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Boston Acoustics Steps Up Diversification Efforts

Boston Acoustics is diversifying its portfolio with the planned launch of A/V components, a distributed-audio system based on an automotive data bus standard, a one-piece CD microsystem, two home theater speaker/electronics packages, and an HD Radio version of its Recepter table radio.

Many of the products, said president Moses Gabbay, “allow us to sell more speakers.”

Some of the products were displayed at the CEDIA Expo, including the AVR7120 7×120-watt A/V receiver. It’s due in December at a targeted suggested retail of $2,700 and will be “part of a family of [electronic] products,” said national sales manager David Kroll. The family will include a lower priced A/V receiver, a preamp processor based on the AVR7120 and a 7×200-watt digital amp, all probably available in the first quarter, said product manager Jeff Myatt. At least three multichannel amplifiers will be available in the first half, Kroll added.

A/V receiver features include powered second-zone, RS-232 port, discrete on/off commands, 12-volt triggers, an autocalibration mode that includes automatic room equalization, and UniView video-format conversion to simplify video-cable hookups to a TV.

In distributed-audio electronics, the company hosted an off-site technology demonstration of a system based on the automotive MOST (Media Oriented Systems Transport) standard. A data bus using CAT-5 or plastic optical fiber would connect in-wall controllers with LCD screen and jog dial to a digital MRA 875 8×75-watt distributed-audio amp with built-in source switching and to MOST-equipped audio sources, which could be located anywhere in the house as long as they’re connected to the data bus. Each source wouldn’t have to be home-run individually to the amplifier, and the network could handle a “virtually unlimited number of sources,” Kroll said.

The amp would distribute the sources’ audio via speaker-level analog cable to rooms throughout the house, but next-generation MOST systems could distribute audio in the digital domain over the MOST data bus to active DSP speakers, which could be in-wall speakers or enclosed bookshelf or floor-standing models, he said. The first MOST products will ship in the first half of 2005 but won’t include active DSP speakers, Kroll said.

At the off-site location, Boston Acoustics demonstrated an existing enclosed tower speaker, the VRM90, modified to include MOST, digital crossovers and digital amplification.

Although the company “dabbled” in distributed-audio products other than custom speakers in years past, Kroll said, the new products mark “the first time that we devoted a lot of engineering resources [into distributed audio] beyond speakers.” A “significant portion” of the electronics was designed in-house, he noted.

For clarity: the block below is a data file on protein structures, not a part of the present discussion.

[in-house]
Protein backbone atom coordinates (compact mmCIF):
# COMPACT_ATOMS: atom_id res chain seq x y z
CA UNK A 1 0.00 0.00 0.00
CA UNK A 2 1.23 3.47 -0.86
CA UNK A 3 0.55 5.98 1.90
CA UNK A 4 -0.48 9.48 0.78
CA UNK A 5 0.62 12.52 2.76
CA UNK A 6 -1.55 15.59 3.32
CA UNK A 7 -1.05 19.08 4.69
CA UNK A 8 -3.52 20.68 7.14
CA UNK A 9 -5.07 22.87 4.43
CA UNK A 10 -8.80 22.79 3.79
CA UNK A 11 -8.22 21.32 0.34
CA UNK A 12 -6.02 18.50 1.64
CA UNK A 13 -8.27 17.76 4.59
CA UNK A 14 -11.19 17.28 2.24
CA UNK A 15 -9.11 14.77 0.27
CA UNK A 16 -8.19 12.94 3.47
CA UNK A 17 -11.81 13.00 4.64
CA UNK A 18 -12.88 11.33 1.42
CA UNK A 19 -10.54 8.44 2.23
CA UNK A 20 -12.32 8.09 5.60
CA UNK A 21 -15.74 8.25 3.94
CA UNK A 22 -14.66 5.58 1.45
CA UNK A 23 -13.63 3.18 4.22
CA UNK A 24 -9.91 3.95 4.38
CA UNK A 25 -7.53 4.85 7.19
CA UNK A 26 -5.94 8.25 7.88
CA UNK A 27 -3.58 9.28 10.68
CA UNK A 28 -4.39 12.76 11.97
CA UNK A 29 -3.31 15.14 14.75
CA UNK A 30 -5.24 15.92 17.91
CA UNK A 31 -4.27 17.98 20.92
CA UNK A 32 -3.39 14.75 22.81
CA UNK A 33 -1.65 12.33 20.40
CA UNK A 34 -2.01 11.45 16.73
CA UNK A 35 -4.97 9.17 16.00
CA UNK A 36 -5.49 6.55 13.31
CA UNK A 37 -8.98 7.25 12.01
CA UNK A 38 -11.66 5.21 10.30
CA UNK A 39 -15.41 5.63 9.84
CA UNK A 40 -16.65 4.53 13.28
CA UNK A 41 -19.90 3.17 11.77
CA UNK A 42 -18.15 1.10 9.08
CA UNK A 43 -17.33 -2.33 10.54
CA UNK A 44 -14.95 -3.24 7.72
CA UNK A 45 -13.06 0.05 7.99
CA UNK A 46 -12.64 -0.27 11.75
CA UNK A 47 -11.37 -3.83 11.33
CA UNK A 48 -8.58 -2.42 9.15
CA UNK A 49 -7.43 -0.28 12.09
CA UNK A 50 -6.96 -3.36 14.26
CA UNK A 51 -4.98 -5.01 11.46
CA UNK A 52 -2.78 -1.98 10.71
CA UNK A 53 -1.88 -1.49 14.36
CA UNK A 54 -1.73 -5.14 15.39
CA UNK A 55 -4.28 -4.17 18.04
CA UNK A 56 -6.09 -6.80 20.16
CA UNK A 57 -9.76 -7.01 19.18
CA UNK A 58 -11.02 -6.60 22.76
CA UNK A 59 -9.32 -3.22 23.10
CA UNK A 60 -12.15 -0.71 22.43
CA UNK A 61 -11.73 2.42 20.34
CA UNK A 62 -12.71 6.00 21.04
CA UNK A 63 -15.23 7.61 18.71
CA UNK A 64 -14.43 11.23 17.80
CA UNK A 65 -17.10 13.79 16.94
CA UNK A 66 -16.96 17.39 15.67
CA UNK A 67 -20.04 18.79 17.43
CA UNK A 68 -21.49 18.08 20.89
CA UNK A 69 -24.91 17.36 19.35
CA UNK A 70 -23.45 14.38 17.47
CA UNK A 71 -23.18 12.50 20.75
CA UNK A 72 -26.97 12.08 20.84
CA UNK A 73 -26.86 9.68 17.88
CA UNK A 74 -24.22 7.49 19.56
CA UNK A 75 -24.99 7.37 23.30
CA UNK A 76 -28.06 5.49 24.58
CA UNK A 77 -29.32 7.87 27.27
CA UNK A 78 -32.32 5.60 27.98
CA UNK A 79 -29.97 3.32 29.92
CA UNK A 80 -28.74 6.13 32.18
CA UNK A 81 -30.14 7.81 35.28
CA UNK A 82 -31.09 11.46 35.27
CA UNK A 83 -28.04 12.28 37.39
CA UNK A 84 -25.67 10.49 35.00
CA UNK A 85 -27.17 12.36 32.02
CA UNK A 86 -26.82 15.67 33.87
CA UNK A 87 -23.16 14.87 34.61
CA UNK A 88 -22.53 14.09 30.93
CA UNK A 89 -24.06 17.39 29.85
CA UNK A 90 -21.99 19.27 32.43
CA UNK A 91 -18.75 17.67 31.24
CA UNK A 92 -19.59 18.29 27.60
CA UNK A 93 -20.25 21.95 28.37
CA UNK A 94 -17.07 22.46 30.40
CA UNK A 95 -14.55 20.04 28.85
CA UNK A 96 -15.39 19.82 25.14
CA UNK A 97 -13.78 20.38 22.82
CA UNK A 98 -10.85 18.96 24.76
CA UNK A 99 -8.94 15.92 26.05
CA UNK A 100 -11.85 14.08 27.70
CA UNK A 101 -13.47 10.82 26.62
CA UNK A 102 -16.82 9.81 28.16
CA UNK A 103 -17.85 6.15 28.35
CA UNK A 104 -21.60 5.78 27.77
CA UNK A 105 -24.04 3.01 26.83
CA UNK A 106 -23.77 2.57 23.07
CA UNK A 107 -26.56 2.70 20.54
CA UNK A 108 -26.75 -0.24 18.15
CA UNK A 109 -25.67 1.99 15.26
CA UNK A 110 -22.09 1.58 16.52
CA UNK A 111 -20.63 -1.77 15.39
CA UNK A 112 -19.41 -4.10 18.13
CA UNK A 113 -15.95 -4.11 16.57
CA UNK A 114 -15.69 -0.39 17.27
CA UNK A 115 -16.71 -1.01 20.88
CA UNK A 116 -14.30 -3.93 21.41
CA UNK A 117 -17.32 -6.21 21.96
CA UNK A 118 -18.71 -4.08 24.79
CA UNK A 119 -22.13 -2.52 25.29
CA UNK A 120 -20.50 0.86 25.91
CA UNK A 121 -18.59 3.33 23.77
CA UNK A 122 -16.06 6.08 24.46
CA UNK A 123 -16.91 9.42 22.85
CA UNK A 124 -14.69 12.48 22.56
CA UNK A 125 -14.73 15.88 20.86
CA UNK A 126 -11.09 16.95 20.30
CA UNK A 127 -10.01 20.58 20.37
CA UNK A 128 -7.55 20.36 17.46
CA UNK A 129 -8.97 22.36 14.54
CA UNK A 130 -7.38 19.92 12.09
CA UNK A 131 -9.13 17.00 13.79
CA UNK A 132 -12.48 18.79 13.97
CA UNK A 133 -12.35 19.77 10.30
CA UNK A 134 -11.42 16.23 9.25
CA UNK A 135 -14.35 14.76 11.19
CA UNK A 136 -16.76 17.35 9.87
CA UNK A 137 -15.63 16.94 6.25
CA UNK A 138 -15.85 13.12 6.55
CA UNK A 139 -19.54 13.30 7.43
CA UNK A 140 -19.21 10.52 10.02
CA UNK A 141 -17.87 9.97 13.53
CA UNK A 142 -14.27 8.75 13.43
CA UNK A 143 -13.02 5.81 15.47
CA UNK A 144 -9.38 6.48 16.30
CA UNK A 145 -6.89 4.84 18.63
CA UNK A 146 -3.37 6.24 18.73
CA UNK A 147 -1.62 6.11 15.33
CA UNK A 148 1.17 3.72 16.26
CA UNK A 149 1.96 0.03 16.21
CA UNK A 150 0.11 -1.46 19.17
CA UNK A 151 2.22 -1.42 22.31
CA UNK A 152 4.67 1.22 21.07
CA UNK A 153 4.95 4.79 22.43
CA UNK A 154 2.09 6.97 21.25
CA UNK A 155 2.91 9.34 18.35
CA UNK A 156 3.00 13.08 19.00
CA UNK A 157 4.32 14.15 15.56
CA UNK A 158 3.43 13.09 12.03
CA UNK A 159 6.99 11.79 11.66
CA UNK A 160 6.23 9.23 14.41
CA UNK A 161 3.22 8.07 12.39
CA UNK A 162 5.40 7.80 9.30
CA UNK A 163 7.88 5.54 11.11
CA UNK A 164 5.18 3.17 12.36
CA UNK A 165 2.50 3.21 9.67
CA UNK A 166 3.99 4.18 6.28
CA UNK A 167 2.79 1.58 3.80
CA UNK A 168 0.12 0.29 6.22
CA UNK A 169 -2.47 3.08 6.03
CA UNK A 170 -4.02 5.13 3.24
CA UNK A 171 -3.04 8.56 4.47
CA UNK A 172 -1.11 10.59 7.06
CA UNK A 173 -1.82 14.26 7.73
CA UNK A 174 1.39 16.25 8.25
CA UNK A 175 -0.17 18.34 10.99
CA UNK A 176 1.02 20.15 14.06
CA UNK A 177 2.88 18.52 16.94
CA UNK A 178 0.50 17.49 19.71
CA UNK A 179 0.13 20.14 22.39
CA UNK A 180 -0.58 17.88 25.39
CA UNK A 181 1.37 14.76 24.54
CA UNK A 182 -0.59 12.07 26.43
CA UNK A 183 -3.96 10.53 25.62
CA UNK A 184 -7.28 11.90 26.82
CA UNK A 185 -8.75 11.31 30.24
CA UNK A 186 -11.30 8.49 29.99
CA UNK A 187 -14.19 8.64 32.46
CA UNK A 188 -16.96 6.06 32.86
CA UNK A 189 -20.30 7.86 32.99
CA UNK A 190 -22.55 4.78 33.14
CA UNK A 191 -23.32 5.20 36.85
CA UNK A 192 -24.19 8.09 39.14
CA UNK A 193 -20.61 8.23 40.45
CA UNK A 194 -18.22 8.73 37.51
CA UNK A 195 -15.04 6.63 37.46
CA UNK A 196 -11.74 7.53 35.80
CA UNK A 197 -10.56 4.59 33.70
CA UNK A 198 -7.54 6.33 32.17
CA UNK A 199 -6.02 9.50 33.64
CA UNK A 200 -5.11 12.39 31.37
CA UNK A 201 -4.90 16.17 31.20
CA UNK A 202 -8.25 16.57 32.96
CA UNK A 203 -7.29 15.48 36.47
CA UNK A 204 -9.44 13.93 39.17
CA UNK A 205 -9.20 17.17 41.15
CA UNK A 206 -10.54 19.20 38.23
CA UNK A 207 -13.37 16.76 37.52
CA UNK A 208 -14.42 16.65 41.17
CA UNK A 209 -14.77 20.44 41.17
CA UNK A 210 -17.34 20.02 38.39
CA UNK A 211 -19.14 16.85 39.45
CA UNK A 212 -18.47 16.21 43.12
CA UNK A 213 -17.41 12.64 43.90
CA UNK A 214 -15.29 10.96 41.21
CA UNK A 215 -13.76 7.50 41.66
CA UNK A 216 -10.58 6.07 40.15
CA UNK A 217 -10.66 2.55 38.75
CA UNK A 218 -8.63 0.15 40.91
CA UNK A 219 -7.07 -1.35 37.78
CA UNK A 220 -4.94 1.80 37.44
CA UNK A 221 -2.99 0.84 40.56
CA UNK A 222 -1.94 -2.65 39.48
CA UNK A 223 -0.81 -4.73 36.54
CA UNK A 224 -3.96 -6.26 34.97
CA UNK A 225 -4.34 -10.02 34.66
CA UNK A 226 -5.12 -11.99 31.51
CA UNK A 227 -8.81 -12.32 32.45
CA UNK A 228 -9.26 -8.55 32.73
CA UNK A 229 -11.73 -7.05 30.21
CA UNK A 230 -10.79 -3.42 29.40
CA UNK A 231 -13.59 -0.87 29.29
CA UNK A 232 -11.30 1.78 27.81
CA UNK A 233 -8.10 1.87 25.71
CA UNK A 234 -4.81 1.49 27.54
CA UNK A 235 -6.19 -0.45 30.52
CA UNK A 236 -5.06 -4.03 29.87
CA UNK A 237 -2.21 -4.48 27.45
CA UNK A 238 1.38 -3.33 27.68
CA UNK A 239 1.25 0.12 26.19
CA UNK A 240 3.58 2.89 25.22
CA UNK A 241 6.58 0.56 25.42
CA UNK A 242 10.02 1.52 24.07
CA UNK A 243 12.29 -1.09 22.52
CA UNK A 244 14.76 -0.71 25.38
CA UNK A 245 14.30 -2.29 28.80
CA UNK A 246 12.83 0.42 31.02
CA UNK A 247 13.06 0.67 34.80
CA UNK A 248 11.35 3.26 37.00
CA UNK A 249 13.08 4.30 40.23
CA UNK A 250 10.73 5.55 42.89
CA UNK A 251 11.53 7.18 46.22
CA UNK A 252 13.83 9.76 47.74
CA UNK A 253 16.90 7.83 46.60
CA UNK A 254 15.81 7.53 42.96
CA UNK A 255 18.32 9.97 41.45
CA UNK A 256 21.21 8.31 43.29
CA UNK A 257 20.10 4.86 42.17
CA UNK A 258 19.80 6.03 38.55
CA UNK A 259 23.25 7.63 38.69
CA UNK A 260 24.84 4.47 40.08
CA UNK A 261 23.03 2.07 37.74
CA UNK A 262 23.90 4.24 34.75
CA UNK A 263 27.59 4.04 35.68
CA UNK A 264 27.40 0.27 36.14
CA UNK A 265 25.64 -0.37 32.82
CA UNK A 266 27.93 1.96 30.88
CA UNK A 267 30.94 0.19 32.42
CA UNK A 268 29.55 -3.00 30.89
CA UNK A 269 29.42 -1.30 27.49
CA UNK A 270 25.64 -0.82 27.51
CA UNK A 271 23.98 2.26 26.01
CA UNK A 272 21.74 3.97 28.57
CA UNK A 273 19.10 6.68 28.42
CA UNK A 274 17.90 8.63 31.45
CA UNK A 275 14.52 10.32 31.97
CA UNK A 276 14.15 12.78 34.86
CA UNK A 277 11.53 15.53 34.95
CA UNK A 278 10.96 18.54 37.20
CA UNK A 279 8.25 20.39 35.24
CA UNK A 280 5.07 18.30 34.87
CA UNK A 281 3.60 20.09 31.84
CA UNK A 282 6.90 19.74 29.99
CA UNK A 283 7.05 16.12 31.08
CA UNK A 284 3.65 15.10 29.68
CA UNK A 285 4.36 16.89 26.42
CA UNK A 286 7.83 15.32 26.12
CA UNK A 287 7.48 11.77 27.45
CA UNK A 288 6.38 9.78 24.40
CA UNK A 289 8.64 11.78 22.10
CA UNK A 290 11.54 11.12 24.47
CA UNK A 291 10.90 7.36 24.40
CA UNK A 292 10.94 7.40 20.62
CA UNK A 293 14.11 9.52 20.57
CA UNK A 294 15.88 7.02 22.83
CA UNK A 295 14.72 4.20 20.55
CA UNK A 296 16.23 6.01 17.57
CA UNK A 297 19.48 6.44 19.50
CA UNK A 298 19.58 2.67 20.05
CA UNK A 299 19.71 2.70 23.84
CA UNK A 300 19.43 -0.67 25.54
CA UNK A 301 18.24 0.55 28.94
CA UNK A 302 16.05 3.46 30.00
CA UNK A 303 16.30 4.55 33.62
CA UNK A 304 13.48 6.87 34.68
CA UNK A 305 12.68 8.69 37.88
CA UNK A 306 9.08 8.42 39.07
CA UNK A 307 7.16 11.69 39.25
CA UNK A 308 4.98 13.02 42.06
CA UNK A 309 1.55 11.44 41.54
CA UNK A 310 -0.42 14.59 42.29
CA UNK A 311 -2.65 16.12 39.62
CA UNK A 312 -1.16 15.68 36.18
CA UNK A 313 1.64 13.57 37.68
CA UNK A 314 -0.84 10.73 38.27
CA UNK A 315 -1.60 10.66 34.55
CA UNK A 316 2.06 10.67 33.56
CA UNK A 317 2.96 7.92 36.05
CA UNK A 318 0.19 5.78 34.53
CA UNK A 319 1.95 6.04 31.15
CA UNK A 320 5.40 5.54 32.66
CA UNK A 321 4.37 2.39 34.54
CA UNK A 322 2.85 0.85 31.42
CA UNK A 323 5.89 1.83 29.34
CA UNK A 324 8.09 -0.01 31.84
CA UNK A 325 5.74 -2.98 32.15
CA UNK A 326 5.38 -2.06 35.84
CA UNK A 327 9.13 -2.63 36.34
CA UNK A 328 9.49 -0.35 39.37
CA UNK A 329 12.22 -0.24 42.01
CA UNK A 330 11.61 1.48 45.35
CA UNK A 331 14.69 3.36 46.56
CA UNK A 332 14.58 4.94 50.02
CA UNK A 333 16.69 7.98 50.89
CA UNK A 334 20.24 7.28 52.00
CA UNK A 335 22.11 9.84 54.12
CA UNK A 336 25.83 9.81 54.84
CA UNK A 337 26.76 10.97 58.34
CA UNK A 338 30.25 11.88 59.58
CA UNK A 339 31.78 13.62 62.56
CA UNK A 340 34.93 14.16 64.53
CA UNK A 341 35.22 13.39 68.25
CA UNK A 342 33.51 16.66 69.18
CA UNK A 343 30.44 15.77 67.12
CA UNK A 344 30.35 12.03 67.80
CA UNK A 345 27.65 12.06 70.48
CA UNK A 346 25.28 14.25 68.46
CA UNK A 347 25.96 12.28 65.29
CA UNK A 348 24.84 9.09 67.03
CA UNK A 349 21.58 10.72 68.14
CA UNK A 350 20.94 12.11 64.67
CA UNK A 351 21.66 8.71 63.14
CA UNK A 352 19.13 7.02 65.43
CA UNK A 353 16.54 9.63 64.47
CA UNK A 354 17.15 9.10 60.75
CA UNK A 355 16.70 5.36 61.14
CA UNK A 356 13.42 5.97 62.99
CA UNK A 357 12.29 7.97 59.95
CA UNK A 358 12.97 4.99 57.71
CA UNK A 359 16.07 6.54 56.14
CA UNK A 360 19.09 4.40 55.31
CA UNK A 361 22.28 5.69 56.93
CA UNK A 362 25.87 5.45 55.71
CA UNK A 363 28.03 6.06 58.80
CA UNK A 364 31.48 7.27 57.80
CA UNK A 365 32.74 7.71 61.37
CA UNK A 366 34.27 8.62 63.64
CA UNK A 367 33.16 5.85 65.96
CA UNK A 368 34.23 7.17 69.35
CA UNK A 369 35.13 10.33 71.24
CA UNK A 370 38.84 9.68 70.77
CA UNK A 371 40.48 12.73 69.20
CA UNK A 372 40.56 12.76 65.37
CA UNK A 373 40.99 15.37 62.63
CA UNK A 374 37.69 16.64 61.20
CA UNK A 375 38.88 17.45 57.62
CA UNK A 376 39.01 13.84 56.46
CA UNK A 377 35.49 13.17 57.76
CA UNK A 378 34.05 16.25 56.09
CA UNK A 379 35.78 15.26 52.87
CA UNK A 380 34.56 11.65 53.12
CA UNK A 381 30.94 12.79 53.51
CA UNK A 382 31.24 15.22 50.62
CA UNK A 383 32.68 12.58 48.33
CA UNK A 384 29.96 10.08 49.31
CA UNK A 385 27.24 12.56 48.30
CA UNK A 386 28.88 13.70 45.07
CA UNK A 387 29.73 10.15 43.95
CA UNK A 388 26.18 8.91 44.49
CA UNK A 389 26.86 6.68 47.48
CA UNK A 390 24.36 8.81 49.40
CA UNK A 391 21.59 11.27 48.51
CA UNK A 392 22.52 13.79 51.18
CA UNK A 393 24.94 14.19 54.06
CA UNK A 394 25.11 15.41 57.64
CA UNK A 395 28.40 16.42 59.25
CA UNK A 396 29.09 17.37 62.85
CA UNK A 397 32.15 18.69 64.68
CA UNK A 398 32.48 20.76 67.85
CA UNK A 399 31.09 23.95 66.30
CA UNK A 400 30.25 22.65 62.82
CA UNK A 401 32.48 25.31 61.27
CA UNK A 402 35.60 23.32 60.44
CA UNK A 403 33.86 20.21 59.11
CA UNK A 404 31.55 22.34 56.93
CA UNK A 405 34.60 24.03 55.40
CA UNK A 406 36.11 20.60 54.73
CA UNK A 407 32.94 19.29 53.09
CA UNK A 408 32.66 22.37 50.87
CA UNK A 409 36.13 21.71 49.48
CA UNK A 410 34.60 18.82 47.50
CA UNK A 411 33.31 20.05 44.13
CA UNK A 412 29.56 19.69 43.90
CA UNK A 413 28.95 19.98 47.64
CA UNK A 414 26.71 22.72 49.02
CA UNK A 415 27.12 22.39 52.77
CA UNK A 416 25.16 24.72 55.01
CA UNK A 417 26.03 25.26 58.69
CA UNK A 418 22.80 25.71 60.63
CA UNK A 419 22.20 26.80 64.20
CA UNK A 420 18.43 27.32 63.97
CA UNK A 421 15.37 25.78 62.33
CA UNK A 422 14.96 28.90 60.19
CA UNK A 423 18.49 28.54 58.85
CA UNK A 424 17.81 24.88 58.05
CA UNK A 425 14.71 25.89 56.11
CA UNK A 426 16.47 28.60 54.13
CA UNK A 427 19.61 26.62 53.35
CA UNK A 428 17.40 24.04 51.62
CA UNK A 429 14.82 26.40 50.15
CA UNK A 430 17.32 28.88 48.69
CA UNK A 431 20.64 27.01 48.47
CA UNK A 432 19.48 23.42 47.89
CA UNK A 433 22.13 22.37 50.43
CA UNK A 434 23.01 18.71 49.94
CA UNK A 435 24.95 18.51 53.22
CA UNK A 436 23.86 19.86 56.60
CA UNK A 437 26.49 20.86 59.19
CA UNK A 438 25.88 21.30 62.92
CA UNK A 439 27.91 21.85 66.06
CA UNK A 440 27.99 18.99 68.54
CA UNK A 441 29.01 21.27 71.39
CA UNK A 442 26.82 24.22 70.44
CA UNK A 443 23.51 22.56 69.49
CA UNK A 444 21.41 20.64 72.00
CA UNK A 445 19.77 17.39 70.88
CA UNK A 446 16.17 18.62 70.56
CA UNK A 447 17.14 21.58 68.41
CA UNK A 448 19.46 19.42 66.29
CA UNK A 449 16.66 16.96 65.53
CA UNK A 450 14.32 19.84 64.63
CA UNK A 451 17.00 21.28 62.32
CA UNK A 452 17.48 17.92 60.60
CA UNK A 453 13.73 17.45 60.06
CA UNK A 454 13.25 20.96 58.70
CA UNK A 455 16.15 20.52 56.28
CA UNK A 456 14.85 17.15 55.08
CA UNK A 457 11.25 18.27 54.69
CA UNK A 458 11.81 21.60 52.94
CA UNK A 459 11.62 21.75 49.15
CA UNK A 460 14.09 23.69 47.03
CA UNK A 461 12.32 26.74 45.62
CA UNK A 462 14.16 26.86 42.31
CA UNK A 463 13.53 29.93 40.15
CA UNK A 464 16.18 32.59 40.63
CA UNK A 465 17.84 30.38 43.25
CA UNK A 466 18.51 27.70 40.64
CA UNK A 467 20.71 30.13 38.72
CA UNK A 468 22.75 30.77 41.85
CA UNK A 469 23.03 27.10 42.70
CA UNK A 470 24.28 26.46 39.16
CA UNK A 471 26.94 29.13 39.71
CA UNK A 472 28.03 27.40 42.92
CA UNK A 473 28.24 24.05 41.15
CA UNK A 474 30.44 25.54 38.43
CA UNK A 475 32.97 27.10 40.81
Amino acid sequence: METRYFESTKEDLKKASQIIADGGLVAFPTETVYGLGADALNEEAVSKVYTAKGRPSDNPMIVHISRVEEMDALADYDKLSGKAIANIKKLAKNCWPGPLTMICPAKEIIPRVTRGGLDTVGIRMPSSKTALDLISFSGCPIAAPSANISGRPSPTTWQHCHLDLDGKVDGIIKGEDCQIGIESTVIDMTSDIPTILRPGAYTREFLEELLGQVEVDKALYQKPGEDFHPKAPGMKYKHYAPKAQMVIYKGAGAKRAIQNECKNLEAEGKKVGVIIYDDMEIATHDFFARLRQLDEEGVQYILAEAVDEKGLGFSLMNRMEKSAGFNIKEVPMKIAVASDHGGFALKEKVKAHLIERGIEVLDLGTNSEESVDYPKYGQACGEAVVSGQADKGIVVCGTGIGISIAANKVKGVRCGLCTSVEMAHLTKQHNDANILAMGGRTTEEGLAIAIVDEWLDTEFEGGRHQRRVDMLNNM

The CD table radio, called the MicroSystem CD, is a 4.5-inch by 14-inch by 8.5-inch radio/CD player due in the fall at a projected suggested $499. A subwoofer option would cost a suggested $240. The MicroSystem is built around the Recepter table radio’s tuner and adds a slot-load CD player that plays MP3 and WMA discs. Digital signal processing analyzes music content in real time to improve performance.

Top-mounted controls are backed up by a remote that can be stored behind the unit’s flip-down front door or, thanks to a magnetic backside, placed on a refrigerator door. Other features include front-panel input jack, two back-panel inputs, two independent alarms and a front-panel headphone jack.

The Recepter Radio HD is due in the first half at an unannounced price. It’s the first announced HD table radio. The analog Recepter retails for $159.

In home theater electronics/speaker packages, the company recently began shipping the Avidea 770, shown at last year’s CEDIA Expo and retailing for a suggested $3,990. It features progressive-scan DVD, AM/FM tuner, Dolby Digital and DTS decoding, six compact speakers, powered subwoofer, RF-equipped LCD touch screen remote control and UniView video conversion, which converts any video input to 480i component output for simplified connection to a TV.

The second system in the company’s line is the Avidea 610, due in October at a suggested $1,199. It consists of a DVD-receiver and a speaker package that’s also available separately. The speakers comprise four Micro110x satellites, a Micro110c center channel and a PV700 powered subwoofer. It comes with IR universal remote control.

In other new product, the company introduced:

  • a $399-suggested two-source in-wall local amp, small enough to be flush-mounted behind a plasma screen to amplify the plasma TV’s sound through the in-wall and in-ceiling speakers of a distributed-audio system. It’s outfitted with filters, enabling one to be used for satellites and a second to be used for a subwoofer.
  • the VRi series VRi555 in-ceiling speaker and two DSi series in-ceiling speakers, the DSi455 and Stereo DSi455T2. All three speakers share a design enabling a 6-inch woofer to fit in a cutout usually provided for a 5.25-inch woofer.
    The 555 features pivoting tweeter cup and boundary-compensation switch. The DSi455T2 features dual tweeters and single woofer to deliver stereo sound from one speaker.
    The VRi555, DSi455 and DSi455T2 are available at suggested retails of $250, $150 and $200 each, respectively.
  • four new two-way CR box speakers at a suggested $180 to $350. They’re designed to deliver wide dispersion and deep bass in a compact package.

Enhancements include newly designed woofers to deliver better bass, updated styling, a new metal grille with rotating logo, compatibility with an optional flexible mounting bracket and keyhole mounts on the back panel. The center channel can be wall-mounted horizontally or vertically.